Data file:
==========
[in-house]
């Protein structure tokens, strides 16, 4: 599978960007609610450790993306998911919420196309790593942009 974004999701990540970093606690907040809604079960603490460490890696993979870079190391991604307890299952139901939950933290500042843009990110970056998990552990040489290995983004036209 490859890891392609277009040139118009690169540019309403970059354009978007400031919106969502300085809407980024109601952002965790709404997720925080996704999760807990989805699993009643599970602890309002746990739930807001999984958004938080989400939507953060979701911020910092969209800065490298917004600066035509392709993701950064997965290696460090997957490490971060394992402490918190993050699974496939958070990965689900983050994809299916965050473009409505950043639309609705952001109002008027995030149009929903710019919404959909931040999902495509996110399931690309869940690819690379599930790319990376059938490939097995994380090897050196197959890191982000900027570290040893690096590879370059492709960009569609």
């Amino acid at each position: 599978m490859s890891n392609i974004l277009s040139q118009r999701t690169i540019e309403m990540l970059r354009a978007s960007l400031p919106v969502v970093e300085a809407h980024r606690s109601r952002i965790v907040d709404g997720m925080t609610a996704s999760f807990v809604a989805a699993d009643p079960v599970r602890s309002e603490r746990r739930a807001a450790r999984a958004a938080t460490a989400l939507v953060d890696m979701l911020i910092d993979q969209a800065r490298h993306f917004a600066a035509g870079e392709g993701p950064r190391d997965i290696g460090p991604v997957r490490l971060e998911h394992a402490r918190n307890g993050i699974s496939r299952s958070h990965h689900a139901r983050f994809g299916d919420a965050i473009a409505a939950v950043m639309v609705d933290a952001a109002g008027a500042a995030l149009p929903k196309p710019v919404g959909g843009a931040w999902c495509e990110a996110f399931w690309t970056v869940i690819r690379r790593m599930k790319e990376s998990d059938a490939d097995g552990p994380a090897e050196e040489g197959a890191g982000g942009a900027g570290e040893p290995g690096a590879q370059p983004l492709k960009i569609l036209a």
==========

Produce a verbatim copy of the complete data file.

[in-house]
């Protein structure tokens, strides 16, 4: 599978960007609610450790993306998911919420196309790593942009 974004999701990540970093606690907040809604079960603490460490890696993979870079190391991604307890299952139901939950933290500042843009990110970056998990552990040489290995983004036209 490859890891392609277009040139118009690169540019309403970059354009978007400031919106969502300085809407980024109601952002965790709404997720925080996704999760807990989805699993009643599970602890309002746990739930807001999984958004938080989400939507953060979701911020910092969209800065490298917004600066035509392709993701950064997965290696460090997957490490971060394992402490918190993050699974496939958070990965689900983050994809299916965050473009409505950043639309609705952001109002008027995030149009929903710019919404959909931040999902495509996110399931690309869940690819690379599930790319990376059938490939097995994380090897050196197959890191982000900027570290040893690096590879370059492709960009569609």
């Amino acid at each position: 599978m490859s890891n392609i974004l277009s040139q118009r999701t690169i540019e309403m990540l970059r354009a978007s960007l400031p919106v969502v970093e300085a809407h980024r606690s109601r952002i965790v907040d709404g997720m925080t609610a996704s999760f807990v809604a989805a699993d009643p079960v599970r602890s309002e603490r746990r739930a807001a450790r999984a958004a938080t460490a989400l939507v953060d890696m979701l911020i910092d993979q969209a800065r490298h993306f917004a600066a035509g870079e392709g993701p950064r190391d997965i290696g460090p991604v997957r490490l971060e998911h394992a402490r918190n307890g993050i699974s496939r299952s958070h990965h689900a139901r983050f994809g299916d919420a965050i473009a409505a939950v950043m639309v609705d933290a952001a109002g008027a500042a995030l149009p929903k196309p710019v919404g959909g843009a931040w999902c495509e990110a996110f399931w690309t970056v869940i690819r690379r790593m599930k790319e990376s998990d059938a490939d097995g552990p994380a090897e050196e040489g197959a890191g982000g942009a900027g570290e040893p290995g690096a590879q370059p983004l492709k960009i569609l036209a």